Comparison of Semi-Quantitative Versus Quantitative Grading System in Endocrine Tumors of the Pancreas: Which One Should Be Applied?
Birgit Weynand, Ivan Borbath, Christine Sempoux, Jean-Francois Gigot, Anne Jouret-Mourin. Cliniques Universitaires St Luc, Brussels, Belgium
Background: Pancreatic endocrine tumors (PETs) are rare, representing 1-2% of all pancreatic tumors. ENETS and WHO have defined criteria for a grading system for PETs to assess their prognosis based on mitotic count or Ki67 labeling index (Ki67-LI). Mitotic count should be done on at least 40 fields at 40x magnification (10 HPF=2 mm2) in areas of highest mitotic density. Ki67-LI should be assessed in 500-2,000 tumor cells in areas of highest nuclear labeling. This recommendation is difficult to implement in routine practice, because of the time-consuming aspect. Therefore many pathologists use a semi-quantitative approach for grading.
Aim: To compare semi-quantitative to quantitative assessment of PETs 'grading system.
Design: 36 surgically resected PETs from 35 patients were assessed after Ki67 immunohistochemistry. All were counted by 2 independent pathologists (BW=observer 1 and AJM=observer 2) (mean number of counted cells: 2001±49; minimum: 1480, maximum: 2130). The semi-quantitative assessment was done by scanning the tumor at low and high power. The same pathologists did this second evaluation after a 6 months interval.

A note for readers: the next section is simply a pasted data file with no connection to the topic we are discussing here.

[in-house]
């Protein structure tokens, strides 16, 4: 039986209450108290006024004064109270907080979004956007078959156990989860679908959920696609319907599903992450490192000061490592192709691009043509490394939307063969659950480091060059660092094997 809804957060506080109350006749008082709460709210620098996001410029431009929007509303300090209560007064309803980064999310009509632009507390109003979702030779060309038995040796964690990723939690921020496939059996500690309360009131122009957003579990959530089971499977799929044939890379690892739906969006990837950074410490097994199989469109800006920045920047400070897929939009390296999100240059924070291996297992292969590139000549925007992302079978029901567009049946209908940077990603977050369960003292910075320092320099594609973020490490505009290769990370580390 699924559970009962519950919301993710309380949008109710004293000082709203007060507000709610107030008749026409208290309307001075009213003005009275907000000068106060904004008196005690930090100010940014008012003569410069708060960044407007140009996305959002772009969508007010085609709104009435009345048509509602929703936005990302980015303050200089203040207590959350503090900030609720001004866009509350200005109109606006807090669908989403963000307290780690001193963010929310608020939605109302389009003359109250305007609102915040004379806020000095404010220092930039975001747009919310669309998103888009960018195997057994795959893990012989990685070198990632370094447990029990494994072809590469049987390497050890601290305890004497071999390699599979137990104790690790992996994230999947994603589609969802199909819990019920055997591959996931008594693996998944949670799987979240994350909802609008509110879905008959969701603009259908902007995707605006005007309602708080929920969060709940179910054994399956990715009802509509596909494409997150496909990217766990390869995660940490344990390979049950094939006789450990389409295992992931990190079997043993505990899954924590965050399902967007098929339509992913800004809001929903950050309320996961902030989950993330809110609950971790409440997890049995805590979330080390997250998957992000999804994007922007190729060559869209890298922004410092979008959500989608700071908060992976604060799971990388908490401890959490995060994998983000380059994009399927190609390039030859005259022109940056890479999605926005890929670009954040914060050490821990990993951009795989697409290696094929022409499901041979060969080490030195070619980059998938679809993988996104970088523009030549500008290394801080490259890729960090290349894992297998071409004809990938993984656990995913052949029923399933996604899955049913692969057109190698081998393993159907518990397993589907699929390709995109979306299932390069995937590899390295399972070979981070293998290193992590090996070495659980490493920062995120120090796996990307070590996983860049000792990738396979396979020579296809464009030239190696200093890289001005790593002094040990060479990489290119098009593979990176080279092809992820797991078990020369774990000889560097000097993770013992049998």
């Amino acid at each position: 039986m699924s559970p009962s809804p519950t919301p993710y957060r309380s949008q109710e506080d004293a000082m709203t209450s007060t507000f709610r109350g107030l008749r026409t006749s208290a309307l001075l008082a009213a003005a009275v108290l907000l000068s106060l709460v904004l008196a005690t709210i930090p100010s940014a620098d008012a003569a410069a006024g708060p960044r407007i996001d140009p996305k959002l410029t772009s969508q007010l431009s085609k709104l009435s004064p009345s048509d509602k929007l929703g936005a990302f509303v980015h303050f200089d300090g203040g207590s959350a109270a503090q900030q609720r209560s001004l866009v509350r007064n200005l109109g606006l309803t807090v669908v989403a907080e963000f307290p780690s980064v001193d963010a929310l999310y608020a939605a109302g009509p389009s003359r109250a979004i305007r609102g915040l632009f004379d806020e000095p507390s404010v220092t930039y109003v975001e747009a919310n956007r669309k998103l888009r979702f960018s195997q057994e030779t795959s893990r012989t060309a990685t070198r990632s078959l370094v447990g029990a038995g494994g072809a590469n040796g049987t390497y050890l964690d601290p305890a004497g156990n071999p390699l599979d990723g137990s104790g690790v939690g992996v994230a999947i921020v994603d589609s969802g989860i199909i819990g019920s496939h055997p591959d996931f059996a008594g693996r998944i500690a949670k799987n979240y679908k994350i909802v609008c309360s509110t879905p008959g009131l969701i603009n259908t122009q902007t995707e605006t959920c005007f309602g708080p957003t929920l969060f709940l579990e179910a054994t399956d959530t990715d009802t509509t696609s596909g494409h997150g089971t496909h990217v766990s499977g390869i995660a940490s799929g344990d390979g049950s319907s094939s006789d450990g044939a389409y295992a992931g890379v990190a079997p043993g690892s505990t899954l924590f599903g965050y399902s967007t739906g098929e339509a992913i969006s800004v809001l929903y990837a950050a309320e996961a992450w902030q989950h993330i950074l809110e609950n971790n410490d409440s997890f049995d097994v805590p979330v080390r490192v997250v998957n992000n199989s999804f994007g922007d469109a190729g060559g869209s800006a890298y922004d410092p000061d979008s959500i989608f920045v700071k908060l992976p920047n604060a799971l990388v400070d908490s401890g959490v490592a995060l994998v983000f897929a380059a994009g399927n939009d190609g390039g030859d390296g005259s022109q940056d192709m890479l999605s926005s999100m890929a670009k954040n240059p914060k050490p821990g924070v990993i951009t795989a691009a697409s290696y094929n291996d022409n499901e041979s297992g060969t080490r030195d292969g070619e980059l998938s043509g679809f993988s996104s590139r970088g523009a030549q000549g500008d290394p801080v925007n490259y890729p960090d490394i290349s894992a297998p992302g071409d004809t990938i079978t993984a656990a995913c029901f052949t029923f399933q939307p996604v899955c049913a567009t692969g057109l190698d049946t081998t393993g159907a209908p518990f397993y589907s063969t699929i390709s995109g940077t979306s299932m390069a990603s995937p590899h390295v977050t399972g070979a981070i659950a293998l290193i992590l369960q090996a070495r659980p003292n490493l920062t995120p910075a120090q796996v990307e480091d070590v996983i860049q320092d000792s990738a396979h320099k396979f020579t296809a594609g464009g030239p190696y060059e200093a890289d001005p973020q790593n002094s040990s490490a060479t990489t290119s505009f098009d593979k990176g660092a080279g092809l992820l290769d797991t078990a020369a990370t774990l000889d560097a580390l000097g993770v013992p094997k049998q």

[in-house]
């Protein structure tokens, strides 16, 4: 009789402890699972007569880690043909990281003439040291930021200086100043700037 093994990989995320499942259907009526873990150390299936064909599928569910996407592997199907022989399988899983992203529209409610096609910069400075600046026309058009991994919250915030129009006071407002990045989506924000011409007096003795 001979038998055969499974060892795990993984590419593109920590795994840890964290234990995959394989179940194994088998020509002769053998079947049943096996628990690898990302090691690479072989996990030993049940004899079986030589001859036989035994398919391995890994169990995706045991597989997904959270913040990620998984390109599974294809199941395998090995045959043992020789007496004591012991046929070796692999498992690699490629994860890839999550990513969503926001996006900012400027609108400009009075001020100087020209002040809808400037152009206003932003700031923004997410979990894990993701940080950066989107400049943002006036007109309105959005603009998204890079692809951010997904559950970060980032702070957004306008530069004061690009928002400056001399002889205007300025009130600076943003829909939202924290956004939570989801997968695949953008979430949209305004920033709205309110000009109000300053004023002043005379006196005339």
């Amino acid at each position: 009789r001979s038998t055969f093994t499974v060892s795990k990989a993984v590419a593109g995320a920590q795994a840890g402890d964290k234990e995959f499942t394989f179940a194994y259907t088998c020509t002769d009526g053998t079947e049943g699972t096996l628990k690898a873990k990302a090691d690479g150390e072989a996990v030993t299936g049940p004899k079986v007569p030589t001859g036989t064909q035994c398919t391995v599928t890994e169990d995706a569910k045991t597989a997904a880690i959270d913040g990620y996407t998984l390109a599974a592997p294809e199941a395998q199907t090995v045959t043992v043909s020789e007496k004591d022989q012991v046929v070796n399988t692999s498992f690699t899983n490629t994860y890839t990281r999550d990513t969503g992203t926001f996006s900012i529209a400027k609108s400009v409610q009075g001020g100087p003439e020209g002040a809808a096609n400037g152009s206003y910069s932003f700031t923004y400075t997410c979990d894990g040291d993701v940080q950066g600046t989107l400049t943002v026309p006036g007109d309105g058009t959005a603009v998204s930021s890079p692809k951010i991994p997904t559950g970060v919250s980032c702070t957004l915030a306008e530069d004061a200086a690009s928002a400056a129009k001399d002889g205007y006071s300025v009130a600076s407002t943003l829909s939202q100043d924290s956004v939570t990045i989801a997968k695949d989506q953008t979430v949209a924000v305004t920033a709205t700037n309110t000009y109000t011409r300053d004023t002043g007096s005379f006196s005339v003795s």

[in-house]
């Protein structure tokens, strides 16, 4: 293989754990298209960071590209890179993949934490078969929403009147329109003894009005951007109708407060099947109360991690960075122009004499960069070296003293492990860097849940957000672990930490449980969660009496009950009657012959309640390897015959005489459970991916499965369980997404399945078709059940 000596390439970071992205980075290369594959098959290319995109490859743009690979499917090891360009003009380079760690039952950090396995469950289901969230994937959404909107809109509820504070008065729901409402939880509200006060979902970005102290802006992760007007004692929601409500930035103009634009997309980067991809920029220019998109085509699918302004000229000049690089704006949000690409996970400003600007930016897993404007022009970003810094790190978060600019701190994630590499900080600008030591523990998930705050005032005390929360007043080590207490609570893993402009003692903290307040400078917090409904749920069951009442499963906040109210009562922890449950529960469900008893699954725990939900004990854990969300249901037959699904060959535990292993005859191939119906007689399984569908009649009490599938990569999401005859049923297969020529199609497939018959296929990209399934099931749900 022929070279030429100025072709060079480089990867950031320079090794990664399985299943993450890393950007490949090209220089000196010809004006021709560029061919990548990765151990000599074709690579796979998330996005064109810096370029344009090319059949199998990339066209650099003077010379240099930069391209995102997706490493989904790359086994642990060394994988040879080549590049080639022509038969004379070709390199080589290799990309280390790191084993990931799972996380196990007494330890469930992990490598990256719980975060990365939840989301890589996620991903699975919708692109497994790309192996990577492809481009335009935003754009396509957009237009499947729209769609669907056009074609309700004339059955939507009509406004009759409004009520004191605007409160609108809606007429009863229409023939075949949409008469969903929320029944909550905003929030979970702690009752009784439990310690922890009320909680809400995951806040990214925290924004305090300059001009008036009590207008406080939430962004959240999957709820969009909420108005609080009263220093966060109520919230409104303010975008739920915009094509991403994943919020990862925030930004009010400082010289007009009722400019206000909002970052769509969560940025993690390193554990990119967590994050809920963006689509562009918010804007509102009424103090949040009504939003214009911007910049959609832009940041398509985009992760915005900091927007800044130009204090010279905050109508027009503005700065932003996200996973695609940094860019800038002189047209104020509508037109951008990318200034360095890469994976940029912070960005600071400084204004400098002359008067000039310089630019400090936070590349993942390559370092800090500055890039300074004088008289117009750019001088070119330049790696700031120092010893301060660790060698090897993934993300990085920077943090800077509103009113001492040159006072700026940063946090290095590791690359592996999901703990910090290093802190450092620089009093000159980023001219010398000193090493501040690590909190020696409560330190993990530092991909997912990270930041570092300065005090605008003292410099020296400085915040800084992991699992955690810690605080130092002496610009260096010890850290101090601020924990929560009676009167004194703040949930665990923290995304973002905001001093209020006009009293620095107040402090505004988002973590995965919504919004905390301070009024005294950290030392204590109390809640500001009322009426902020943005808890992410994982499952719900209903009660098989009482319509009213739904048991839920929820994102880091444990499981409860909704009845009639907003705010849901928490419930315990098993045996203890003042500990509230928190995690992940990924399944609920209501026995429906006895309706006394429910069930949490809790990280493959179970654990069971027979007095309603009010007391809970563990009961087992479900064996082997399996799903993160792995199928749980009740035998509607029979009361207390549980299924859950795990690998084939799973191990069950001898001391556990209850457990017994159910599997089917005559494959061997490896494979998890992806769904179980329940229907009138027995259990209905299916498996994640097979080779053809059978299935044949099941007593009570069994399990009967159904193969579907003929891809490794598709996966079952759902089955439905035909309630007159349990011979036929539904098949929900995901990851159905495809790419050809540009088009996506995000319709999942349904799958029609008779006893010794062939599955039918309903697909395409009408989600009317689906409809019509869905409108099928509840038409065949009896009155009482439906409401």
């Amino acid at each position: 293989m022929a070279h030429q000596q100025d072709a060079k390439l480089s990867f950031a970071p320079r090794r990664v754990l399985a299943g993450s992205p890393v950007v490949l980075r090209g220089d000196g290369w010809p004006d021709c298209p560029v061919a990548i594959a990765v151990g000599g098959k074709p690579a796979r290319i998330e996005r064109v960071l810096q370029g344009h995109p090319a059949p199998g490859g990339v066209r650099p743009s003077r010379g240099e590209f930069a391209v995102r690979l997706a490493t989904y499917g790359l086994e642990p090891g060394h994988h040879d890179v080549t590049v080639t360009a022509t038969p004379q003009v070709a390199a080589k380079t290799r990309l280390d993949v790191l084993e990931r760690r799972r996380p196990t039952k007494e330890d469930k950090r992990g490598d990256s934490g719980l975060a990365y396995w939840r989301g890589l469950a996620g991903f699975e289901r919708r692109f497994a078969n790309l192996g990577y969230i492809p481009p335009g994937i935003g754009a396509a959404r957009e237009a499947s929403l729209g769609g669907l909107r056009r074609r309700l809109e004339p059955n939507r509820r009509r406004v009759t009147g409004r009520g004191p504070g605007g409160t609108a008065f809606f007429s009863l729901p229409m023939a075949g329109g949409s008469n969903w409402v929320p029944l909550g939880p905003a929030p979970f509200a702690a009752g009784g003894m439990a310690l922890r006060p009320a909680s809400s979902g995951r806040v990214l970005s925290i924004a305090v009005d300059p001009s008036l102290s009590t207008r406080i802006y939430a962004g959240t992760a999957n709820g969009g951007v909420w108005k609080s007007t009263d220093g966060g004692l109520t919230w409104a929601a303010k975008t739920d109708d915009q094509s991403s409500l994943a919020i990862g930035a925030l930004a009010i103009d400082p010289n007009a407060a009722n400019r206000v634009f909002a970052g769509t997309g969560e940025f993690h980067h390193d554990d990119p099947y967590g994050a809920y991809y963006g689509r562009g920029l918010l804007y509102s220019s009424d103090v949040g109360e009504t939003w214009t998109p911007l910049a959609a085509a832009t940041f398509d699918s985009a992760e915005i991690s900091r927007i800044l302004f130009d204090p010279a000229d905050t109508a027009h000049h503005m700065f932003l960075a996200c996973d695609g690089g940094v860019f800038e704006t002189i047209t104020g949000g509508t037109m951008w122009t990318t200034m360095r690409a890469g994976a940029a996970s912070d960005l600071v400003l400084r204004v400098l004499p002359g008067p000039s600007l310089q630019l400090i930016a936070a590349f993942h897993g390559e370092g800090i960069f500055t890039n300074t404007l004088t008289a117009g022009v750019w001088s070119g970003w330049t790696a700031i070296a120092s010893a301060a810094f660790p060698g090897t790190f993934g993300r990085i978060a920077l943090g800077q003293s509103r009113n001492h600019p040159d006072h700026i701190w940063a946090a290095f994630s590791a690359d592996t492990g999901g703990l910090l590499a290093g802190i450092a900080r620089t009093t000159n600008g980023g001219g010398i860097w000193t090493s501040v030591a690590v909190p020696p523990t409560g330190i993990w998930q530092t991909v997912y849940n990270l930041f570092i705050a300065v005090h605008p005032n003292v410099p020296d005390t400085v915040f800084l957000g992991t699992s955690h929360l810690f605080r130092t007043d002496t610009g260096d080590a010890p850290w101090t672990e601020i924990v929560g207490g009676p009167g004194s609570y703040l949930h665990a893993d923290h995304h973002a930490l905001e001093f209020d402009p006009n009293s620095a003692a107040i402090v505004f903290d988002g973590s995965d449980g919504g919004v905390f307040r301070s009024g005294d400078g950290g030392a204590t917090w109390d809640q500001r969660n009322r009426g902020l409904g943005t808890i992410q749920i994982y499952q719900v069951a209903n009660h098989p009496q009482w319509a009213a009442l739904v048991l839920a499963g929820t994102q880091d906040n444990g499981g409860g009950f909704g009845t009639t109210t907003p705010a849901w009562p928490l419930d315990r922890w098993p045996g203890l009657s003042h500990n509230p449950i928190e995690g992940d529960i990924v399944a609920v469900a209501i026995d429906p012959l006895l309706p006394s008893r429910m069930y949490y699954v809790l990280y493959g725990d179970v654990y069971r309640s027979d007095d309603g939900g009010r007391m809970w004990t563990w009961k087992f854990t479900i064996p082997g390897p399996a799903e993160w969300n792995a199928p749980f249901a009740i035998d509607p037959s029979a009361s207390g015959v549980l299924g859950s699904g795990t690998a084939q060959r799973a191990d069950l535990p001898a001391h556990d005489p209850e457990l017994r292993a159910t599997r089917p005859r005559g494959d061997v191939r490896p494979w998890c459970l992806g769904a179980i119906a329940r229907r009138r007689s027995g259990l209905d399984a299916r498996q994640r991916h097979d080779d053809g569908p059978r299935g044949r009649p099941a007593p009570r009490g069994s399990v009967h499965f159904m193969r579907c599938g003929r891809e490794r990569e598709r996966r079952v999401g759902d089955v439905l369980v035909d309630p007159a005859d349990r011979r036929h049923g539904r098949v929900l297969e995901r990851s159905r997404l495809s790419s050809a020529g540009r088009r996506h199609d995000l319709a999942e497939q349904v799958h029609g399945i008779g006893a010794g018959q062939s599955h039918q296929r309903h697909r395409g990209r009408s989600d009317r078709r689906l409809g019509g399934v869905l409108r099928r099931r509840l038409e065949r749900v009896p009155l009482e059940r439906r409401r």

Results: Semi-quantitative assessment was not concordant for 9 of 36 tumors (25%). Eight cases were discordant between G1 and G2 and one between G2 and G3. In 7 cases, observer 2 was higher than observer 1 and in 2 cases it was the opposite. When assessing Ki67-LI, discordance was observed in 1 case out of 36 PETs (2.8%), in which observer 1 classified the tumor as G1, whereas for observer 2, it was a G2. Interestingly, this case was discordant in both grading systems. Inter-observer correlation was very good and statistically highly significant for Ki67-LI (Pearson r2= 0.95, p<0.001). Whereas, it was lower in the semi-quantitative assessment (Pearson r2= 0.57, p<0.001)
Conclusions: Grading system for PETs is difficult to apply in routine practice because it is time-consuming. Therefore, many pathologists tend to use a semi-quantitative approach of mitotic count or Ki67 positivity in PETs. In this study on 36 PETs, it is shown that inter-observer correlation is much better when counting Ki67-LI. We therefore advocate all pathologists to count effectively Ki67 positive cells to assess prognosis of PETs.
Wednesday, March 21, 2012 9:30 AM
Poster Session V # 252, Wednesday Morning